City officials in Washington, D.C., have announced a plan to renovate 32 city playgrounds by next September using $30 million that includes unspent funds from other capital projects, a major upgrade for a renovation schedule that would have otherwise seen only eight new playgrounds in that time. Parks and Recreation spokesman John Stokes said Mayor Vincent Gray pushed to use the surplus borrowed funds—some of it left over from delayed or under-budget projects—to accelerate the renovation schedule after parks officials undertook a triage of playground facilities.

In an attempt to lessen the destructive impact of gray squirrels on campus at Clemson University, researchers have begun lacing sunflower seeds with contraceptives in order to quell the ever-increasing rodent population. Over the past decade, squirrels have been responsible for more than $1 million in damages to trees on Clemson’s campus. Researchers have spent the past year studying campus squirrel behavior and drawing blood to determine hormonal fluctuations, and they recently introduced the pink-dyed seeds at 16 campus feeders that only squirrels can access. If the experiment succeeds without significant ill effects to the wider ecosystem, the contraceptive plan could become more widely available to other schools, park agencies, and public places in coming years.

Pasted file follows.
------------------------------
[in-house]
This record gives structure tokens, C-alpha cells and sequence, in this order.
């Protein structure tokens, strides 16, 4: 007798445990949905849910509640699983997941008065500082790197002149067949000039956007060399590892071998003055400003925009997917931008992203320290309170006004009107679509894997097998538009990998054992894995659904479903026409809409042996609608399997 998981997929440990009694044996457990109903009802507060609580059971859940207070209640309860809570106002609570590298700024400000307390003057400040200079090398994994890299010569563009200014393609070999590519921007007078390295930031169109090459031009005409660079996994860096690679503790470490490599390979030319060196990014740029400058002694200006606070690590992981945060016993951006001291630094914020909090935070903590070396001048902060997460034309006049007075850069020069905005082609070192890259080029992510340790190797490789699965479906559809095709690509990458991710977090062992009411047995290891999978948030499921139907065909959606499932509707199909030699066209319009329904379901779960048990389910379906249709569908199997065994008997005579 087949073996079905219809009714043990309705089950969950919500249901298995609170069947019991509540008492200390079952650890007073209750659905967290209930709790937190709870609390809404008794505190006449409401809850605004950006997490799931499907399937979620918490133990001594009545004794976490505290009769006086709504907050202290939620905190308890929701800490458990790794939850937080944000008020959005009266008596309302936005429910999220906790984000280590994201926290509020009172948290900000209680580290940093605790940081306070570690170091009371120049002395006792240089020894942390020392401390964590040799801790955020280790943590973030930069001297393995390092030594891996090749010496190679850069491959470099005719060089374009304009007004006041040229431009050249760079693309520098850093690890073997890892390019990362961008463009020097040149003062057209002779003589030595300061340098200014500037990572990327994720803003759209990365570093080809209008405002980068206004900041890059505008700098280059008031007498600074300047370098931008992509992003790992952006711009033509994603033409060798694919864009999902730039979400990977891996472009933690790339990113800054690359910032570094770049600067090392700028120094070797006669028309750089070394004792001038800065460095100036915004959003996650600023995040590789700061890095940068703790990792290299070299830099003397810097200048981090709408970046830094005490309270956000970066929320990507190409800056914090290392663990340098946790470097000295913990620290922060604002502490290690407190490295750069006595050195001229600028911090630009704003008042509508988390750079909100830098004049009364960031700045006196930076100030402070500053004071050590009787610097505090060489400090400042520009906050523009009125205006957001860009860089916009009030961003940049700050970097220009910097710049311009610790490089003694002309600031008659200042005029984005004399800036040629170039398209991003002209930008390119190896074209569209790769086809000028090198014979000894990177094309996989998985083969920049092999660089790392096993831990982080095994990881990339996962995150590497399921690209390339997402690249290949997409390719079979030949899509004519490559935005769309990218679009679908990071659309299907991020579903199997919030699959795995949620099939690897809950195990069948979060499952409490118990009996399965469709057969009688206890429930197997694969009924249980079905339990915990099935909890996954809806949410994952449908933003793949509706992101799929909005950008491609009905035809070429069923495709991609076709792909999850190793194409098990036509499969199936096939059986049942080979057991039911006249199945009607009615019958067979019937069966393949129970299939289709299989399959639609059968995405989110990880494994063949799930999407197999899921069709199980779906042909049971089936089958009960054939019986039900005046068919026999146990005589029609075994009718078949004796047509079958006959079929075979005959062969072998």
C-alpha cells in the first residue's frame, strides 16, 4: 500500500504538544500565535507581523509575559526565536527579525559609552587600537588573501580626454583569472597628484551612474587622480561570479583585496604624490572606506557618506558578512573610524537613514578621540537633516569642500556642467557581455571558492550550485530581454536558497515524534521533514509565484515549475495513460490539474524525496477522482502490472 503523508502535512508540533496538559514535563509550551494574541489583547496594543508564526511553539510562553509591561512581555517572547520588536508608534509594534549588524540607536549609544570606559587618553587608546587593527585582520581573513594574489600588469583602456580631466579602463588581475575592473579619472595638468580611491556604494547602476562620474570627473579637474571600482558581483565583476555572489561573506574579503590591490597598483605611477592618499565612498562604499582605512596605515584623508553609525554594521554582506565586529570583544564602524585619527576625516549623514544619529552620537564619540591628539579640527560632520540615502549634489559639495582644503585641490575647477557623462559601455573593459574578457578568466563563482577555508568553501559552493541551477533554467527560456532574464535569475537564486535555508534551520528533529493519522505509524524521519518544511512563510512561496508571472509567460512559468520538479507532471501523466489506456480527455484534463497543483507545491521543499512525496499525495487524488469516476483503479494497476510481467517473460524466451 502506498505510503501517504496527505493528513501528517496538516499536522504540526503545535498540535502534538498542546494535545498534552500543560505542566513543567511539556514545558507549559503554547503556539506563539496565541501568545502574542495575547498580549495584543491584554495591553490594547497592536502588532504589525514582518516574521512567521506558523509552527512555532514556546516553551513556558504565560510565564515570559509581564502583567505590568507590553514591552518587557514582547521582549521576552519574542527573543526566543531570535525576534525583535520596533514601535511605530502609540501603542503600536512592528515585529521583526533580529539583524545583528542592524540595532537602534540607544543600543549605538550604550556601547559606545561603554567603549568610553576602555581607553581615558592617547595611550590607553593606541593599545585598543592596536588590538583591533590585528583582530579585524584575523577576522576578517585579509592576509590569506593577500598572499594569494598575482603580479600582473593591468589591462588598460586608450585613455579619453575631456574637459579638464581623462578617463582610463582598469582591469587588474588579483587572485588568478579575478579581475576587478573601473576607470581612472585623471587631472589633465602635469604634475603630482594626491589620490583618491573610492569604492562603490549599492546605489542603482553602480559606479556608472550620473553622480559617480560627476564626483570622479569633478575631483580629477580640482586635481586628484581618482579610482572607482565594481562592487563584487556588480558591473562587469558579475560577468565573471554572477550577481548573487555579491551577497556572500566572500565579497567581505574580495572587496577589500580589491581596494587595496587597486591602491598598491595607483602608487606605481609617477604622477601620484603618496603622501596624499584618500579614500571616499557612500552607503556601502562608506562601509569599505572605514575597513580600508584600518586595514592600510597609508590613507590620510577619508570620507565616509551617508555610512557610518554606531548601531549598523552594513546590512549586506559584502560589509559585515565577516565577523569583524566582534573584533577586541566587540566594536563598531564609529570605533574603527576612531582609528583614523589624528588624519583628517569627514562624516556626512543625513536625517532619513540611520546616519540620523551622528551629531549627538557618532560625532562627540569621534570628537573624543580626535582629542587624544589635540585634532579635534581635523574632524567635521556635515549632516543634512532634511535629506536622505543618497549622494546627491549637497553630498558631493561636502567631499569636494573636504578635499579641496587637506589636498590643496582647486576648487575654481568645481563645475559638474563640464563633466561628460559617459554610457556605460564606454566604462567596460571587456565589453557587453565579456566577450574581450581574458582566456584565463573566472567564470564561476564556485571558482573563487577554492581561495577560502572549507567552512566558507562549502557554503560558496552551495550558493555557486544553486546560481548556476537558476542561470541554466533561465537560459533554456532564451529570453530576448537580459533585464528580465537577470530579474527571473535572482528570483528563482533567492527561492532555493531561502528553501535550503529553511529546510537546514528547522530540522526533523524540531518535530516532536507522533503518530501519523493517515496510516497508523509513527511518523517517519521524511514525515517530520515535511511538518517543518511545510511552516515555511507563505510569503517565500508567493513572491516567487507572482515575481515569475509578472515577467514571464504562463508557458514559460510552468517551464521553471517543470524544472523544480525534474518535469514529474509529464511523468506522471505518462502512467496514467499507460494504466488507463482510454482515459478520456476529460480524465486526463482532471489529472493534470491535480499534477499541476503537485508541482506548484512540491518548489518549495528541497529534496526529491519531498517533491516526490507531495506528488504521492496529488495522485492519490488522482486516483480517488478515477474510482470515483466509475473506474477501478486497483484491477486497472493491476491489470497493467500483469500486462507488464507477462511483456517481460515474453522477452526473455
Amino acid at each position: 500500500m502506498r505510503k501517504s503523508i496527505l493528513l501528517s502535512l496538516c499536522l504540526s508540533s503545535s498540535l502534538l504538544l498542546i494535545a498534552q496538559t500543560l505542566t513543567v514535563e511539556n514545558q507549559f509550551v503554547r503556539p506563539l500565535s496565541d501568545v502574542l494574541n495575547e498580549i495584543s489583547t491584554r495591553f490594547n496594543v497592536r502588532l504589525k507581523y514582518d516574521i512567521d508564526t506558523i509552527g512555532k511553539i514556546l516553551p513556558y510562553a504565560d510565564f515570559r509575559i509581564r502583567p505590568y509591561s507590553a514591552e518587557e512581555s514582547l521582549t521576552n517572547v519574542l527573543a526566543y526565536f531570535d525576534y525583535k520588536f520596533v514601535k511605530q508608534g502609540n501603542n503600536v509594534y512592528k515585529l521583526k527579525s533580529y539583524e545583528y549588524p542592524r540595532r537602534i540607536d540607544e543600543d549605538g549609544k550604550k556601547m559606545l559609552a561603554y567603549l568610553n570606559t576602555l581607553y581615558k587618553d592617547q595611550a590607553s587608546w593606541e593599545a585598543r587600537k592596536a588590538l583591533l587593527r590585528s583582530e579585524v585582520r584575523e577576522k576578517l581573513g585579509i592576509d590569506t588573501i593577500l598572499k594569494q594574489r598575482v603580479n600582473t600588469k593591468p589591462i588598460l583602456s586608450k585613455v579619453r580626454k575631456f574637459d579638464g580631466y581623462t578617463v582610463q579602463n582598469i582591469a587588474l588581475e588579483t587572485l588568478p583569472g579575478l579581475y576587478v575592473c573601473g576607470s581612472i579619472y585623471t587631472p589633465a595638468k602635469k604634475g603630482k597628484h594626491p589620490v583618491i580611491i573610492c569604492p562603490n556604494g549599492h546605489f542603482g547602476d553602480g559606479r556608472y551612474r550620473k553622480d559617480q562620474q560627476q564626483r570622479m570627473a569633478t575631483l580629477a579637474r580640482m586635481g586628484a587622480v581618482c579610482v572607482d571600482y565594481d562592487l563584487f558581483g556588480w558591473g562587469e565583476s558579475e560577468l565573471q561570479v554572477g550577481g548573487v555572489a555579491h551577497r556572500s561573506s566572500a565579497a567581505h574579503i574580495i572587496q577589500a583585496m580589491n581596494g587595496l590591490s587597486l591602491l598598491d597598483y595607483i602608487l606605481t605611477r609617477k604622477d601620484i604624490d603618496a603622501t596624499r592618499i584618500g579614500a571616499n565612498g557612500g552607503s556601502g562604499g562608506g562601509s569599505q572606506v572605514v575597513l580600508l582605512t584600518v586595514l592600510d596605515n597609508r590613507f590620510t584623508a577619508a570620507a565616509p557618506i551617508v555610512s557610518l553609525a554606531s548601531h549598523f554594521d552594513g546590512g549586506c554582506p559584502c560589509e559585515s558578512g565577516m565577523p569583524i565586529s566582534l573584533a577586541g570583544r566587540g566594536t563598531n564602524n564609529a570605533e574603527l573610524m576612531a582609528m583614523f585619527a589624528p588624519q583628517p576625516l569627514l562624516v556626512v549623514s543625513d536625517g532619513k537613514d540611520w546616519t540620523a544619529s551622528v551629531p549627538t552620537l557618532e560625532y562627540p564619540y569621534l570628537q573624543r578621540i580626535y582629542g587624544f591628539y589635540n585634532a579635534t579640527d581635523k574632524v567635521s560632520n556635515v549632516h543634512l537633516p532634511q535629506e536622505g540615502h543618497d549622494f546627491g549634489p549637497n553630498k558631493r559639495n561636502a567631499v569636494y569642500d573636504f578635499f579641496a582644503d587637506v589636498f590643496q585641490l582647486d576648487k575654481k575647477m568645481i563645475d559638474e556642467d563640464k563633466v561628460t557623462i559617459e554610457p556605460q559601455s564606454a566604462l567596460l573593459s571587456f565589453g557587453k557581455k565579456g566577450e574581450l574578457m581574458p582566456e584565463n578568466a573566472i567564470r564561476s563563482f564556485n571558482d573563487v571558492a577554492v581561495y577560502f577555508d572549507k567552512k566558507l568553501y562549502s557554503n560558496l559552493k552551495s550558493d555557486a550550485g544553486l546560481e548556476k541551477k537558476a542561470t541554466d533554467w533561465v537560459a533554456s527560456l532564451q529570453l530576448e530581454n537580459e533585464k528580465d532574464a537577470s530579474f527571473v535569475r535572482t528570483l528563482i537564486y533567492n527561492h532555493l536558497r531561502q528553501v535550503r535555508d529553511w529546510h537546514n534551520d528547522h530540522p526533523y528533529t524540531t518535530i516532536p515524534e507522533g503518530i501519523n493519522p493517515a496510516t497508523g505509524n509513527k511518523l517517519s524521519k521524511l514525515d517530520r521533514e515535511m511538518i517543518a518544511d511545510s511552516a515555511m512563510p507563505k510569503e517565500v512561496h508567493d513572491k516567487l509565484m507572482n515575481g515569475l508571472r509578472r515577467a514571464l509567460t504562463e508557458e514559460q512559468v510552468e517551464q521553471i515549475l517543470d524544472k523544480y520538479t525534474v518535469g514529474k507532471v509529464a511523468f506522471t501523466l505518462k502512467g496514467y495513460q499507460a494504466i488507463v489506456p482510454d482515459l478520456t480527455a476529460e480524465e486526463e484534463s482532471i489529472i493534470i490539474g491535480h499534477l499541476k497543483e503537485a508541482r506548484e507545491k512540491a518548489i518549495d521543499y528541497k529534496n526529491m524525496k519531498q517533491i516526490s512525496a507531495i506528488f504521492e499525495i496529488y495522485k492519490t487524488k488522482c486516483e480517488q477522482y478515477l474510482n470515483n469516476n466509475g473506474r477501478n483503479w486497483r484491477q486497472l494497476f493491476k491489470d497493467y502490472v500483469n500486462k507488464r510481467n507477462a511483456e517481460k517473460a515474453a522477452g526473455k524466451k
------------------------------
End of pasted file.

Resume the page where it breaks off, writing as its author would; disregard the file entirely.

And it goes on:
The American Chemistry Council presented its 2012 Innovation in Plastics Recycling Award in November to Marietta, Georgia-based Safeplay Systems—manufacturer of EcoPlay Playgrounds. ACC cited EcoPlay for its manufacturing process, which uses post-consumer, recycled HDPE plastic. Its equipment—designed for commercial use, such as in parks, schools, and child development centers—is made from a minimum of 95 percent post-consumer recycled HDPE (milk jugs). The average playground structure keeps 35,000-plus milk jugs out of landfills.